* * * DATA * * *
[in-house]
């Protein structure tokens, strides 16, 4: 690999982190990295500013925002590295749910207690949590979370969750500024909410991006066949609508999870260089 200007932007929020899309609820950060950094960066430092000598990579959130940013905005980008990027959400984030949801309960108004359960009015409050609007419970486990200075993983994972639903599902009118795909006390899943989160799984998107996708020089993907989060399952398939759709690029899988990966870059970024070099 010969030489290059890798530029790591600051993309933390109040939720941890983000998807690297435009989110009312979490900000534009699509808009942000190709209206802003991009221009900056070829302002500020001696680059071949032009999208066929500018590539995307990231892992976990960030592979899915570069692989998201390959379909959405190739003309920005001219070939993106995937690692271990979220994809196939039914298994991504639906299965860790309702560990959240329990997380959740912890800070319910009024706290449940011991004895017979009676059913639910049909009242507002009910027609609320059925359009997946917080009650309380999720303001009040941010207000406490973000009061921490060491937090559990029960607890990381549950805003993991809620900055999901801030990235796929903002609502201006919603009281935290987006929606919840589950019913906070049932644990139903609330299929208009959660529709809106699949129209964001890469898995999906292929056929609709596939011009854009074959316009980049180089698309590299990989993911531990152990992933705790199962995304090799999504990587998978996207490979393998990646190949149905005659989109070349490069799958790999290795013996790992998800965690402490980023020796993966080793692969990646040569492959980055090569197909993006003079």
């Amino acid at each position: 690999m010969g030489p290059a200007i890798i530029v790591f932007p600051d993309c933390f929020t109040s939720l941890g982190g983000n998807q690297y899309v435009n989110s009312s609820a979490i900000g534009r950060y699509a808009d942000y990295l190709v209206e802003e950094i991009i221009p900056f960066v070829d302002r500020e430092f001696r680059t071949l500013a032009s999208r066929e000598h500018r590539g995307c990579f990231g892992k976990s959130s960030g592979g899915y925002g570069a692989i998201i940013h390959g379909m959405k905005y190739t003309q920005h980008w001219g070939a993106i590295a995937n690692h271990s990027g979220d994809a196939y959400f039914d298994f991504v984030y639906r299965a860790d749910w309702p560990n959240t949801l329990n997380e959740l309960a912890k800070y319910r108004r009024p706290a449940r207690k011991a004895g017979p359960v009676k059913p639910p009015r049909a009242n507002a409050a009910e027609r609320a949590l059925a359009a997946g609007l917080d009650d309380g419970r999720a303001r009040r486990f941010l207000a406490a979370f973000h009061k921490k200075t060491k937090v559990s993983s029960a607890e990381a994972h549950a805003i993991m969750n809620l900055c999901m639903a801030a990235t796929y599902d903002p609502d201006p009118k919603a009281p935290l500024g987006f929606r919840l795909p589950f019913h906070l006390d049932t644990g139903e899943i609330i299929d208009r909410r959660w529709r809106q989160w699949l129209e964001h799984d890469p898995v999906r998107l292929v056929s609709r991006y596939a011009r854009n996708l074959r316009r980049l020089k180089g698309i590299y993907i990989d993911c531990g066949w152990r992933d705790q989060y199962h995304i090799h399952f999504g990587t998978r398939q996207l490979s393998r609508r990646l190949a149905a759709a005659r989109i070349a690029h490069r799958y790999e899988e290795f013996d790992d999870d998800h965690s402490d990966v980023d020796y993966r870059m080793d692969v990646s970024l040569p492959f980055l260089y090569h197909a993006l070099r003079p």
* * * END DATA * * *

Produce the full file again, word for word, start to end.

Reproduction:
[in-house]
């Protein structure tokens, strides 16, 4: 690999982190990295500013925002590295749910207690949590979370969750500024909410991006066949609508999870260089 200007932007929020899309609820950060950094960066430092000598990579959130940013905005980008990027959400984030949801309960108004359960009015409050609007419970486990200075993983994972639903599902009118795909006390899943989160799984998107996708020089993907989060399952398939759709690029899988990966870059970024070099 010969030489290059890798530029790591600051993309933390109040939720941890983000998807690297435009989110009312979490900000534009699509808009942000190709209206802003991009221009900056070829302002500020001696680059071949032009999208066929500018590539995307990231892992976990960030592979899915570069692989998201390959379909959405190739003309920005001219070939993106995937690692271990979220994809196939039914298994991504639906299965860790309702560990959240329990997380959740912890800070319910009024706290449940011991004895017979009676059913639910049909009242507002009910027609609320059925359009997946917080009650309380999720303001009040941010207000406490973000009061921490060491937090559990029960607890990381549950805003993991809620900055999901801030990235796929903002609502201006919603009281935290987006929606919840589950019913906070049932644990139903609330299929208009959660529709809106699949129209964001890469898995999906292929056929609709596939011009854009074959316009980049180089698309590299990989993911531990152990992933705790199962995304090799999504990587998978996207490979393998990646190949149905005659989109070349490069799958790999290795013996790992998800965690402490980023020796993966080793692969990646040569492959980055090569197909993006003079």
């Amino acid at each position: 690999m010969g030489p290059a200007i890798i530029v790591f932007p600051d993309c933390f929020t109040s939720l941890g982190g983000n998807q690297y899309v435009n989110s009312s609820a979490i900000g534009r950060y699509a808009d942000y990295l190709v209206e802003e950094i991009i221009p900056f960066v070829d302002r500020e430092f001696r680059t071949l500013a032009s999208r066929e000598h500018r590539g995307c990579f990231g892992k976990s959130s960030g592979g899915y925002g570069a692989i998201i940013h390959g379909m959405k905005y190739t003309q920005h980008w001219g070939a993106i590295a995937n690692h271990s990027g979220d994809a196939y959400f039914d298994f991504v984030y639906r299965a860790d749910w309702p560990n959240t949801l329990n997380e959740l309960a912890k800070y319910r108004r009024p706290a449940r207690k011991a004895g017979p359960v009676k059913p639910p009015r049909a009242n507002a409050a009910e027609r609320a949590l059925a359009a997946g609007l917080d009650d309380g419970r999720a303001r009040r486990f941010l207000a406490a979370f973000h009061k921490k200075t060491k937090v559990s993983s029960a607890e990381a994972h549950a805003i993991m969750n809620l900055c999901m639903a801030a990235t796929y599902d903002p609502d201006p009118k919603a009281p935290l500024g987006f929606r919840l795909p589950f019913h906070l006390d049932t644990g139903e899943i609330i299929d208009r909410r959660w529709r809106q989160w699949l129209e964001h799984d890469p898995v999906r998107l292929v056929s609709r991006y596939a011009r854009n996708l074959r316009r980049l020089k180089g698309i590299y993907i990989d993911c531990g066949w152990r992933d705790q989060y199962h995304i090799h399952f999504g990587t998978r398939q996207l490979s393998r609508r990646l190949a149905a759709a005659r989109i070349a690029h490069r799958y790999e899988e290795f013996d790992d999870d998800h965690s402490d990966v980023d020796y993966r870059m080793d692969v990646s970024l040569p492959f980055l260089y090569h197909a993006l070099r003079p």